3. Create a separate solution for the importer logic, create a model there and put the class into it.

We don’t need to agonize too much about the decision because we can always move classes between models and modules. Since none of the existing language aspects feel appropriate, we create a new model, name it game.core.importer, and a new class ImporterLogic inside:

Initial code

We are now finally ready to write some code! Since our input data contains forward references, we store all nodes in a hash map, keyed by their names. If we encounter a reference to a node we haven’t seen yet, we create it but only initialize its name. Later when we encounter the full data for the target location, we take the previously created node from the map and fill it in.

Here is the full code:

public class ImportLogic {

  public static void importData(string sourceFile, model targetModel) throws IOException {
    final JsonElement element;

    try (Reader reader = Files.newBufferedReader(Path.of(sourceFile))) {
      element = JsonParser.parseReader(reader);

    JsonArray locationsArray = element.getAsJsonObject().get("locations").getAsJsonArray();

    // Store locations in a map to resolve forward references
    Map<string, node<Location>> locationsByName = new HashMap<string, node<Location>>();

    foreach locationElement in locationsArray {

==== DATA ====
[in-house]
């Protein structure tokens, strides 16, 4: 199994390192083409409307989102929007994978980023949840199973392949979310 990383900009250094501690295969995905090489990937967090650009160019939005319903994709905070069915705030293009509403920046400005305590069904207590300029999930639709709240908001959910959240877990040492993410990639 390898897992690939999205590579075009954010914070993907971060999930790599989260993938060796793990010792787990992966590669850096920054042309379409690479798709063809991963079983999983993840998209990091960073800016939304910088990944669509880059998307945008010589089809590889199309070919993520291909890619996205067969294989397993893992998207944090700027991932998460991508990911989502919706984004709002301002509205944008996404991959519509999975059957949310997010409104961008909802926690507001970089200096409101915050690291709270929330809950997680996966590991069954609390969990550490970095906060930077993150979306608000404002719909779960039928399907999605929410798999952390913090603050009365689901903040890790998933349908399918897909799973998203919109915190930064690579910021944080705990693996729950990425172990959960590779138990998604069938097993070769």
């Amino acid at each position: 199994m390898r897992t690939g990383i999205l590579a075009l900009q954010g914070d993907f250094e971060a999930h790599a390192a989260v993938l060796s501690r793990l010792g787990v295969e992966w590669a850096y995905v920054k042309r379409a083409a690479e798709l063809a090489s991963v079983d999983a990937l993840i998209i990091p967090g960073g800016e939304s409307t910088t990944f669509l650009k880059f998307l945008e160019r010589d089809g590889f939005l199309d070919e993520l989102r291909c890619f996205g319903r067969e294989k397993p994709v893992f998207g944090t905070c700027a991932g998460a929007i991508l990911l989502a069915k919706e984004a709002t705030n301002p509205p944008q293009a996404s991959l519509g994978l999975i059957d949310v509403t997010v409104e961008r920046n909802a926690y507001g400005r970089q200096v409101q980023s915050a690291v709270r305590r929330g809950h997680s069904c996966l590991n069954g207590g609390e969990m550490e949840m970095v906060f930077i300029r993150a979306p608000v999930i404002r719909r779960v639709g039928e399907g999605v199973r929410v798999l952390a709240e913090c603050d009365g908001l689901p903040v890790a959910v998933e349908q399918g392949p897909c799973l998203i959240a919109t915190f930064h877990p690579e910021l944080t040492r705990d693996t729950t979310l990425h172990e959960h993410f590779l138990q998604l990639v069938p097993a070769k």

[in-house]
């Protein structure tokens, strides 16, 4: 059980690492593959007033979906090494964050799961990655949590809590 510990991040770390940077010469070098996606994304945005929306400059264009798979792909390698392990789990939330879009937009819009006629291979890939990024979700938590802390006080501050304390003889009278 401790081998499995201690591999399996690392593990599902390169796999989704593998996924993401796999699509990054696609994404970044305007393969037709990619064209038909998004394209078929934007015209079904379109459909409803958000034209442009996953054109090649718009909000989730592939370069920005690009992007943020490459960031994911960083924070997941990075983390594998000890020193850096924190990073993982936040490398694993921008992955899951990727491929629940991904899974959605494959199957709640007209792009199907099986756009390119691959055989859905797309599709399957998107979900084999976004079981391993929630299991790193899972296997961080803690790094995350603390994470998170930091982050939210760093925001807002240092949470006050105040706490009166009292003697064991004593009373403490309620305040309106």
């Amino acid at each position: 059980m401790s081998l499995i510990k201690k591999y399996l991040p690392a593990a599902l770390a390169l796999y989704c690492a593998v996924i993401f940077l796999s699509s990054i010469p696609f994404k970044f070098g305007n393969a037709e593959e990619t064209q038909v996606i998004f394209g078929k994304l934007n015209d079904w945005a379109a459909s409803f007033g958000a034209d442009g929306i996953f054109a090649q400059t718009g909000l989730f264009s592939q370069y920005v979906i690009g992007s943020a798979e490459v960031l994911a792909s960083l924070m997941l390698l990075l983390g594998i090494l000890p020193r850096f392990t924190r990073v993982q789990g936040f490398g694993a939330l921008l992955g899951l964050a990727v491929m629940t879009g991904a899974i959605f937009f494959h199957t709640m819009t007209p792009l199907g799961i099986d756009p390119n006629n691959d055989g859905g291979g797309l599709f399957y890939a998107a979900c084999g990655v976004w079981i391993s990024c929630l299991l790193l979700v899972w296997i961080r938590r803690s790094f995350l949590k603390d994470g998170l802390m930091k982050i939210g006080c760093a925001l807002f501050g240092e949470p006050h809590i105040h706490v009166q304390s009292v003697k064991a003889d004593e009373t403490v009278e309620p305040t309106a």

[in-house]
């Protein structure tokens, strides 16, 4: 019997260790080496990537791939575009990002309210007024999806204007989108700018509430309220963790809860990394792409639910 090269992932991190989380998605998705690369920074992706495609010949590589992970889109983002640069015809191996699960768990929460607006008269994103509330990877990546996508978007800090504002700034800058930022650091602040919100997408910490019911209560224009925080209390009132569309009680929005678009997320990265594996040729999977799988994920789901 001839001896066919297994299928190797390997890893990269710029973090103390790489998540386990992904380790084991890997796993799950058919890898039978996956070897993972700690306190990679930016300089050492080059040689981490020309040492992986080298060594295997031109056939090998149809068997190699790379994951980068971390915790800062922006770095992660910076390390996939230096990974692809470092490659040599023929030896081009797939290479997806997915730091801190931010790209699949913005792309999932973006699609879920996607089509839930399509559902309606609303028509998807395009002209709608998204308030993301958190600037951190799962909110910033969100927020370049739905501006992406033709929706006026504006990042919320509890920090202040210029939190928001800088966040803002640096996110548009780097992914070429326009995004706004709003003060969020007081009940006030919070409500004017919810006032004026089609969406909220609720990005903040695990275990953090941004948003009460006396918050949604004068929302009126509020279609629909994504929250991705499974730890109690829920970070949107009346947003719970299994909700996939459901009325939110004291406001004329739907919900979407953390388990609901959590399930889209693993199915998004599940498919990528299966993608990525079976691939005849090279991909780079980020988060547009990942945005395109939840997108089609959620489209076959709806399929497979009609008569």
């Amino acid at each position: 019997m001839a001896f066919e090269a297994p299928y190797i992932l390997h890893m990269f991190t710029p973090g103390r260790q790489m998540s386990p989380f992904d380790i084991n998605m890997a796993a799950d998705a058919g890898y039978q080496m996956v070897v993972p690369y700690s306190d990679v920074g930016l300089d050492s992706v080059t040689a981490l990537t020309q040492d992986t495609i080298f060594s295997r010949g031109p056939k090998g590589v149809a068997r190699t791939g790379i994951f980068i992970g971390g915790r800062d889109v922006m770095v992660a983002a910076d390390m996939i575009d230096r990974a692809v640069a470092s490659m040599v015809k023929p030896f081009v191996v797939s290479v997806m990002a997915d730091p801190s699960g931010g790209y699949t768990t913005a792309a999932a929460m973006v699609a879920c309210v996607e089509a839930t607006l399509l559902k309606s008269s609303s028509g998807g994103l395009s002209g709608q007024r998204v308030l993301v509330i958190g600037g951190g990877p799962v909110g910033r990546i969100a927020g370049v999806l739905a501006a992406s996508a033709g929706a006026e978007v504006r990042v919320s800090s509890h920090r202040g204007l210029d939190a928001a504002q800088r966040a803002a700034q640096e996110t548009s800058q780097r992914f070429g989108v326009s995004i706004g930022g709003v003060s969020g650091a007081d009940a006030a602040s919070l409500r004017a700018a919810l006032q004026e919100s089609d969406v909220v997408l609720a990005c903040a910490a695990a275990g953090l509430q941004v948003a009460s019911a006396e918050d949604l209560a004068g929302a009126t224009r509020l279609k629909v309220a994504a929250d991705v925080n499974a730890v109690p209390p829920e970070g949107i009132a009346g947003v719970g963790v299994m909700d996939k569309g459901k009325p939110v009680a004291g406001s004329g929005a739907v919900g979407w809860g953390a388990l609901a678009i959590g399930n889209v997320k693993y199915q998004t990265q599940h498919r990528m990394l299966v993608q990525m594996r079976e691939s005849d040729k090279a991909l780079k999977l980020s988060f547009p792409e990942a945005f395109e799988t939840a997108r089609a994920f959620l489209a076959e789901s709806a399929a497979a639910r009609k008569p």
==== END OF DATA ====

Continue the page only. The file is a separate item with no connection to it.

JsonObject locationObject = locationElement.getAsJsonObject();

      string name = locationObject.get("name").getAsString();
      string description = locationObject.get("description").getAsString();
      JsonElement nextElement = locationObject.get("next");
      string nextName = nextElement == null ? null : nextElement.getAsString();

      node<Location> location = locationsByName.computeIfAbsent(name, {string name => <Location(name: name)>; });

      node<Location> nextLocation = nextName == null ? null : locationsByName.computeIfAbsent(nextName, {string name => <Location(name: name)>; });

      location.description = description; = nextLocation;

      targetModel.add root(location);

Running the importer

We don’t have any user-friendly way to run the importer yet (I will cover it in a later post) but we can already run it from the MPS Console. Before we do that we need to create a target model for the imported nodes. Let’s put it into the game.sandbox solution and name it game.sandbox.imported. Next, we can invoke the importer from the console as follows:

The console shows an error because we don’t catch IOException but the code will compile and run. As a result, you should see the three locations created in the game.sandbox.imported model.

Note that since the code in ImportLogic#importData() manipulates the target model, it must run in the context of a command. MPS Console establishes a command for us automatically, in other cases we may need to start a command manually.

In the next post we will look at invoking the importer in a user-friendly way. Until then, I would be happy to get any feedback and questions you have.